Tested here in its least expensive but likely most popular configuration, the BMW 528i likely to be the best-selling 5-Seriest offering in North America. Spend more and you can swap out the naturally-aspirated 3.0-liter inline-six for a twin-scroll turbo model or a 4.4-liter twin turbo V8. Take off your glasses and you might be interested in the awkward 5-Series GranTurismo, a sedan with a badonk-a-donk (oh yeah, we went there).

We're simple folks at Leftlane, so we were content to start off at the bottom with a modestly-optioned 528i loaded up with the essential Sport Package and a few other goodies. Introduced a few months after its 535i and 550i brothers, the 528i could have been a case for "saving the best for last" - or so we figured we'd find out.

What's it up against?
For decades, the Fiver's biggest rival has been the Mercedes-Benz E-Class. Itself freshly designed and more focused than ever, the E350 offers more power for similar money, but it also guzzles more fuel.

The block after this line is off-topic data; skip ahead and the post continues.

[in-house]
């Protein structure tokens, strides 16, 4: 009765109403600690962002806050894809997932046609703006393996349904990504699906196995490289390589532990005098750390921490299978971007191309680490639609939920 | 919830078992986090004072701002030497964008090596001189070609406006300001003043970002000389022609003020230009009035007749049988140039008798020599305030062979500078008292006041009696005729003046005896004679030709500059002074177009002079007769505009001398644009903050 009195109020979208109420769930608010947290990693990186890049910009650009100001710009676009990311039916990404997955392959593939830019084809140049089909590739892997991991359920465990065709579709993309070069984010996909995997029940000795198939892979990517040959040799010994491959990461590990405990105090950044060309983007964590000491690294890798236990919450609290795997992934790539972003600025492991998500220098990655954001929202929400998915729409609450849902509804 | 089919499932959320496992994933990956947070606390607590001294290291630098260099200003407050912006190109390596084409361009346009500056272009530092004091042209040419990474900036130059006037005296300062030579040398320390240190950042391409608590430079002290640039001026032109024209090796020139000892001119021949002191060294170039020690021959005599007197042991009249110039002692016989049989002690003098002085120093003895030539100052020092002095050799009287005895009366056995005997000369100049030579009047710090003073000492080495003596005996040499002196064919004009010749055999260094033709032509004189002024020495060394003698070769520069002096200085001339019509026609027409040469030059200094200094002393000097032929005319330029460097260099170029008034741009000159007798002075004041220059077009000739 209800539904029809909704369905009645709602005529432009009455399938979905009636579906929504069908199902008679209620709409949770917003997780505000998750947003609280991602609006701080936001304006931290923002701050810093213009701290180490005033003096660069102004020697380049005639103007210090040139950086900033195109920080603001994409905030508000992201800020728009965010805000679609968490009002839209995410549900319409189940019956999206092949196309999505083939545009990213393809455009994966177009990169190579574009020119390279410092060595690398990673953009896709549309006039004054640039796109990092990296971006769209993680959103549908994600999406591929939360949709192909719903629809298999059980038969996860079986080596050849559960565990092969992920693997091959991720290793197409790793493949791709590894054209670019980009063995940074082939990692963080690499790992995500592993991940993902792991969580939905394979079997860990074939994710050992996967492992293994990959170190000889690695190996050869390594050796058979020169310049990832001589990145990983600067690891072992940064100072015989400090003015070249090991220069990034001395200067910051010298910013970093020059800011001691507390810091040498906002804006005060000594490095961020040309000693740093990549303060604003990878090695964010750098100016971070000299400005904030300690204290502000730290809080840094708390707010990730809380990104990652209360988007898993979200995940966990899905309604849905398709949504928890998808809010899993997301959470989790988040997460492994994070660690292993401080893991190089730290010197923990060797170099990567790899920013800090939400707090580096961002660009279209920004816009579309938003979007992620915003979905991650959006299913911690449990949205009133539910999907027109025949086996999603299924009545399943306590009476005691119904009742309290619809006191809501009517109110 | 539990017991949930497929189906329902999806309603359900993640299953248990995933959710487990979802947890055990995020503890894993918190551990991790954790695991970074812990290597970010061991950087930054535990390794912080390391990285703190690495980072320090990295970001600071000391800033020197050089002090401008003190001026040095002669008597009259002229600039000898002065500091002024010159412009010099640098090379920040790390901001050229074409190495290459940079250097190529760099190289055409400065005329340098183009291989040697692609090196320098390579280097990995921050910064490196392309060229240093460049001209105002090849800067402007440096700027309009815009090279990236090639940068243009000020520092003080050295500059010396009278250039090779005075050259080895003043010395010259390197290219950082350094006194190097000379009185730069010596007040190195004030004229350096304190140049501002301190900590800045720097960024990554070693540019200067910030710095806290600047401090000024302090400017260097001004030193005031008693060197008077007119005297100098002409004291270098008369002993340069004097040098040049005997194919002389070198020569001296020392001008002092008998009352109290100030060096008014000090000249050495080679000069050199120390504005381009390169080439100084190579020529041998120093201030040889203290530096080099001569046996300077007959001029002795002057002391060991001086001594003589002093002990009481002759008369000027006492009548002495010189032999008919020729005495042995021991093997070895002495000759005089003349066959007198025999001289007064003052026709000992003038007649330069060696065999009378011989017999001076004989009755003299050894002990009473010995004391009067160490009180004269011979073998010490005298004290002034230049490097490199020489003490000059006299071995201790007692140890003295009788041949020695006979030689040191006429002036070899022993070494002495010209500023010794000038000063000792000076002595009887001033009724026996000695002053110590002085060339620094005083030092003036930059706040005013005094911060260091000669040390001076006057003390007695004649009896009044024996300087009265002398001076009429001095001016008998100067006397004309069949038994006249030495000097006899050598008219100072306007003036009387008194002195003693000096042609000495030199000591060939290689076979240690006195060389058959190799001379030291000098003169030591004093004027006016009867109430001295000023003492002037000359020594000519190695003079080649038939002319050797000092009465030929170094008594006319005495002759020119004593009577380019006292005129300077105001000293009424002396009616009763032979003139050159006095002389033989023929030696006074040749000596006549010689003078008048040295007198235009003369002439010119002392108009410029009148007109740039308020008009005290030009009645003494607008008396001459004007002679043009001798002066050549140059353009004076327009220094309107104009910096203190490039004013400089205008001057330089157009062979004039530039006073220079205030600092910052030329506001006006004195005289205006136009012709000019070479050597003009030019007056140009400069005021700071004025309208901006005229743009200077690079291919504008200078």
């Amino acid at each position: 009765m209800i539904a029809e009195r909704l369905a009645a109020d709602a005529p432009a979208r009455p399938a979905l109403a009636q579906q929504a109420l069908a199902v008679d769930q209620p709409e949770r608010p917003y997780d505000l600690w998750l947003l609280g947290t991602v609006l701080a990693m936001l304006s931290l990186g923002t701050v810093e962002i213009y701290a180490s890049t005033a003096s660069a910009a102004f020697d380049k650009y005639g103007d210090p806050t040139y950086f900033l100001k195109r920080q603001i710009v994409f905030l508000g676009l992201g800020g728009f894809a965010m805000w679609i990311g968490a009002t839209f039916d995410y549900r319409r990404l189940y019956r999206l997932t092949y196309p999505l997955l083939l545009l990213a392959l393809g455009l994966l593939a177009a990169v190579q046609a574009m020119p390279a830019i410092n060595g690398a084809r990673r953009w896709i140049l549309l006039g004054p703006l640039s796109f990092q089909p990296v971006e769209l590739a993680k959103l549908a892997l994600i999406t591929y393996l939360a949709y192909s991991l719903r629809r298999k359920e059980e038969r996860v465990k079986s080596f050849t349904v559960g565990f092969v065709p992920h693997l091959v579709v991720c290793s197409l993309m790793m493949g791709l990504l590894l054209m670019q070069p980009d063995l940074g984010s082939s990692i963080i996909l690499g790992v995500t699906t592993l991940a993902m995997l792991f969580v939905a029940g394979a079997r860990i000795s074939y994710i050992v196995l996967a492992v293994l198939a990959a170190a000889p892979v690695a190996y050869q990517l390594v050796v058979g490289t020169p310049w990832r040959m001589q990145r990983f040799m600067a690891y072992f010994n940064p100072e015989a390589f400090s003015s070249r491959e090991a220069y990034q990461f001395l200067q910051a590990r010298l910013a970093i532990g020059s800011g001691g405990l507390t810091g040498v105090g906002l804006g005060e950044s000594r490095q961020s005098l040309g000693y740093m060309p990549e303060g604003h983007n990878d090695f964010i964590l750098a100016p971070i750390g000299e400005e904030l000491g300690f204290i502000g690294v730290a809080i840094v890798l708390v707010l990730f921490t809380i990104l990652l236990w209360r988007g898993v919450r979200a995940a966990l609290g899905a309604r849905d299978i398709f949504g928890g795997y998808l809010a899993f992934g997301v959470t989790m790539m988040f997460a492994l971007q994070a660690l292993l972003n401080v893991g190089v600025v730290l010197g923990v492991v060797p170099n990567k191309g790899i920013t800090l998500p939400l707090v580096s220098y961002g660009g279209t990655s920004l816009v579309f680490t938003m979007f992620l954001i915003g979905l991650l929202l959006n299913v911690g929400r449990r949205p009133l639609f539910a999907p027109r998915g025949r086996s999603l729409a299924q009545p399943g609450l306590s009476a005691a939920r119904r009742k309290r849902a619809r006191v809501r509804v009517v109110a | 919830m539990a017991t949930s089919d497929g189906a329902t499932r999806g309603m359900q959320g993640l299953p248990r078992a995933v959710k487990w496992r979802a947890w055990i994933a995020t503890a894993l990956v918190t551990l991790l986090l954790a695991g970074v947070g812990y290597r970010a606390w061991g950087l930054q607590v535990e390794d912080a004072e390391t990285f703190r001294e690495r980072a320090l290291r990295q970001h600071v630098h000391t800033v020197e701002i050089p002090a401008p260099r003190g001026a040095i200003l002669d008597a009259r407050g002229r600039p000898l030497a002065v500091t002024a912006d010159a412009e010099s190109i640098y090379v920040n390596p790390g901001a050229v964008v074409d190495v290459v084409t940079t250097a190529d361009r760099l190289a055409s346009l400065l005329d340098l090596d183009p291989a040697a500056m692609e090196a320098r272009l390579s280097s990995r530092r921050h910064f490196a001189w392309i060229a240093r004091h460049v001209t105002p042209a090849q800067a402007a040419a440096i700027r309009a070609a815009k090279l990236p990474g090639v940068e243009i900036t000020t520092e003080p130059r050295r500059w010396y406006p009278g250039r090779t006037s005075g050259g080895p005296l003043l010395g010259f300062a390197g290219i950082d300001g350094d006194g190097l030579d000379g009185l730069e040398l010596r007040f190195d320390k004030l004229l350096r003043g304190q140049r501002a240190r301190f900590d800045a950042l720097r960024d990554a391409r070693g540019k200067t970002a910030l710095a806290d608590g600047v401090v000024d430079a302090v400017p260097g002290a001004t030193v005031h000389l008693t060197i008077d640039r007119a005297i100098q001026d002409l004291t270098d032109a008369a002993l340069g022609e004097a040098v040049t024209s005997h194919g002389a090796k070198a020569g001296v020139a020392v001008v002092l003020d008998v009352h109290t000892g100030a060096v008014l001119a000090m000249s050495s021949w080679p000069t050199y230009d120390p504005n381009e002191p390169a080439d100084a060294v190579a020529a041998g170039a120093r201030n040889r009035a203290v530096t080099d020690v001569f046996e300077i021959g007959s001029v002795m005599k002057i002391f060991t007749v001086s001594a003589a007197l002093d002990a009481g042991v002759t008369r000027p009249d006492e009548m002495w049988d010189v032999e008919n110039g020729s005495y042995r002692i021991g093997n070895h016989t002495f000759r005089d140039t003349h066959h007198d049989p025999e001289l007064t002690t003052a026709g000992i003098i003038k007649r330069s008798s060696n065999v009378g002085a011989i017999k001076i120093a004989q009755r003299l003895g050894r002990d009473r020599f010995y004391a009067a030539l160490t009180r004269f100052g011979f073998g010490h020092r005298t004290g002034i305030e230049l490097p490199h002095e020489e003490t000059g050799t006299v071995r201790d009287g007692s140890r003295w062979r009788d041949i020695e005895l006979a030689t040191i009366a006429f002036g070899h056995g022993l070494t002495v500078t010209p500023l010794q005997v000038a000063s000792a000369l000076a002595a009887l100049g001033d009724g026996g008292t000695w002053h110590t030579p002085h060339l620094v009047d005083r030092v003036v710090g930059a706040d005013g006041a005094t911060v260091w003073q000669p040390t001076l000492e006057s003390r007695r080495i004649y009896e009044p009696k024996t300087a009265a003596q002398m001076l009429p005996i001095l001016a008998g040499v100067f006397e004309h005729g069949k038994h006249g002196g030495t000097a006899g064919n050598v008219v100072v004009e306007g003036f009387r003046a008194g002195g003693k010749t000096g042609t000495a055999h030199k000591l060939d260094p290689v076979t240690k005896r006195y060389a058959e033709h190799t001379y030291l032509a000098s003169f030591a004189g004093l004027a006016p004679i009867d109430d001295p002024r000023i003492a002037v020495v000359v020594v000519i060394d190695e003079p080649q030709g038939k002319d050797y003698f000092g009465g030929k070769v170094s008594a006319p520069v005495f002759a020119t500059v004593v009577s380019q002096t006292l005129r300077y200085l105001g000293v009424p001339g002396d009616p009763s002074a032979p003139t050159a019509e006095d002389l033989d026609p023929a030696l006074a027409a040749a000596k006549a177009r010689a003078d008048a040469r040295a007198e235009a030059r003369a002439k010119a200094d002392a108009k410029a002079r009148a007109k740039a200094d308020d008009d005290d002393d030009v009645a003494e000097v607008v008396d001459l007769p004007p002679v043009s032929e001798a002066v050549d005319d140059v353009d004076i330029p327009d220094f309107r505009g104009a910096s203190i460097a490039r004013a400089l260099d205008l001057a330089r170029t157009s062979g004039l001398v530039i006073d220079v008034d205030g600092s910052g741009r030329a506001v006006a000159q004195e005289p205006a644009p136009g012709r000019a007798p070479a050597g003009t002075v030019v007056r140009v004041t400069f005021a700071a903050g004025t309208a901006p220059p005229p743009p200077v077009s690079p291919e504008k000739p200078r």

Toss in the all-new Audi A6, the Infiniti M37, the Cadillac CTS and the Saab 9-5 Aero and you have the makings of a full day of shopping.

Any breakthroughs?
Possibly the biggest news is one that rarely resonated with BMW owners until recently: Fuel economy. A carefully tuned eight-speed automatic transmission, a 3.39:1 final drive ratio and a sleek body with a low 0.28 Cd all contribute to big numbers from the EPA.

Rated at 32 mpg on the highway, the 528i is at the top of its class among gas-powered midsize luxury sedans (aside from the manually-shifted 33 mpg Saab 9-5), at least until the 33 mpg Audi A6 comes along later this year.